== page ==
Timonen and Streit actually had somewhat similar seasons. Their offensive zone percentages were 55.2 and 53.6, respectively, and their Corsi relatives (13.9, 4.1) and quality of competition (minus-0.154, minus-0.272) were about what you'd expect.

They also both continued excelling at the point on the power play. Timonen had 20 power-play points, and Streit added 15. Timonen also still helped on the penalty kill, as his 3:24 of time per game was second only to Coburn.

They're just aging at this point and shouldn't have to shoulder the entirety of the offensive load out of the back. The Flyers forwards need more help than what they're getting.

Grossmann is obviously a completely defensive defenseman, starting a mere 45.4 percent of his faceoffs in the offensive zone. He played against decent competition (0.218), but his relative Corsi of minus-10.6 proves that he's hurting the team out there a lot of the time.

Sure, he's physical and blocks shots, but is that enough to overhaul his poor possession numbers and complete lack of scoring? And at a $3.5 million price tag? 

And even with his defensive style, he still was only trusted with 2:40 of ice time per game on the penalty kill, significantly less than Coburn and Timonen.

Finally, Coburn was his solid self, racking up huge minutes, playing against good competition (0.7), starting 48.4 percent of his draws in the offensive zone and still managing to put up a Corsi relative rating of 1.6. He also logged, by far, the most minutes on the penalty kill per game on the team (3:59).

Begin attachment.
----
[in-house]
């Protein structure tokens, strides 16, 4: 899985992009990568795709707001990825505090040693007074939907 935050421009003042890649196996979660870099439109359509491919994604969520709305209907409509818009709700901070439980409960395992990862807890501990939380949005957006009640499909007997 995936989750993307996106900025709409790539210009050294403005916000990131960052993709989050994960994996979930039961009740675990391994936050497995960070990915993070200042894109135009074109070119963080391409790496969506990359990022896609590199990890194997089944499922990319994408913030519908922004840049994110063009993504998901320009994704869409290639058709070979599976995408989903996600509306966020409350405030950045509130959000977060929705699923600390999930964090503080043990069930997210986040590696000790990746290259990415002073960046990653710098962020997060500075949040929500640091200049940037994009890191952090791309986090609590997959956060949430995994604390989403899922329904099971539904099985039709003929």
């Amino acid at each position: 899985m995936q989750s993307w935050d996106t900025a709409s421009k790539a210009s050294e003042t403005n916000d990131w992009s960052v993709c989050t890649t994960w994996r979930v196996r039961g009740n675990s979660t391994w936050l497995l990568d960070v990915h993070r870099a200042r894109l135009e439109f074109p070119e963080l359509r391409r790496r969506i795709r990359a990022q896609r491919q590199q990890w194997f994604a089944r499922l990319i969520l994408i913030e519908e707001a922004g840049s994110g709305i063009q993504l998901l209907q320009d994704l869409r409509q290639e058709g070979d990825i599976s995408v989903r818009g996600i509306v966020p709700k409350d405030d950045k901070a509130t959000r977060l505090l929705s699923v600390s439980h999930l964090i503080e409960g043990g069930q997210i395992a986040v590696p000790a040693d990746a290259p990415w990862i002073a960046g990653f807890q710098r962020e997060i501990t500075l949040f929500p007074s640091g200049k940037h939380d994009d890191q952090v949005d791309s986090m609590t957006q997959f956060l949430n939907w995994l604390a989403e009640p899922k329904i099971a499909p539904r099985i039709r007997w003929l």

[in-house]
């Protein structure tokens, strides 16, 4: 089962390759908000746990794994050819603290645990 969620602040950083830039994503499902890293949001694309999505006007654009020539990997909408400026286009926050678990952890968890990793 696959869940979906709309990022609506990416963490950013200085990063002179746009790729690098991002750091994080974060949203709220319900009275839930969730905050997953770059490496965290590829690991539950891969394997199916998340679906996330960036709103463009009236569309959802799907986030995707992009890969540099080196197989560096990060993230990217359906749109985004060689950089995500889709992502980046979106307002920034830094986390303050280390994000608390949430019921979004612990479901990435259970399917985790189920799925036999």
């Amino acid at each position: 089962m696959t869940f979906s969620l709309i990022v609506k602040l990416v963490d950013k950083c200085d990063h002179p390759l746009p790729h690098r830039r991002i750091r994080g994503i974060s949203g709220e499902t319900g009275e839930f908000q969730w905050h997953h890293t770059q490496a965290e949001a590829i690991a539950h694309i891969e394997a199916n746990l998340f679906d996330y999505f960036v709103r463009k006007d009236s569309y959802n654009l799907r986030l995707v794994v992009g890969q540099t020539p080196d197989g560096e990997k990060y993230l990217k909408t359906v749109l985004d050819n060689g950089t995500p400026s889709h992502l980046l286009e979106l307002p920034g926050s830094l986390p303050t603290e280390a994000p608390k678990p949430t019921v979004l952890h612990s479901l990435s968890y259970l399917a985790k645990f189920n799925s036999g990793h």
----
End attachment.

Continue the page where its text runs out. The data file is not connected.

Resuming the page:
Solid, actually, is probably selling Coburn short; he's a very good player, and the Flyers defense would fall apart without him. He isn't going to be a legitimate No. 1 defenseman ever, but for what he is, he's one heck of a player.

So there it is. Collectively, they make a lot of money and, frankly, do not live up to it. One could argue that Coburn ($4.5 million) earns his contract, but the rest definitely do not.

It's actually pretty simple: There is a huge need for more possession, offensive production and speed on the blue line.

Paul Holmgren's inability to build a defense is the biggest reason why he is no longer the general manager. The trades for Schenn and Grossmann were bad, Streit's contract is too hefty, and MacDonald's deal is flat-out horrendous. 

Maybe new GM Ron Hextall has something up his sleeve. He better because as it is, this defense will not be able to carry the Flyers deep into the playoffs in the near future.


*Stats taken from and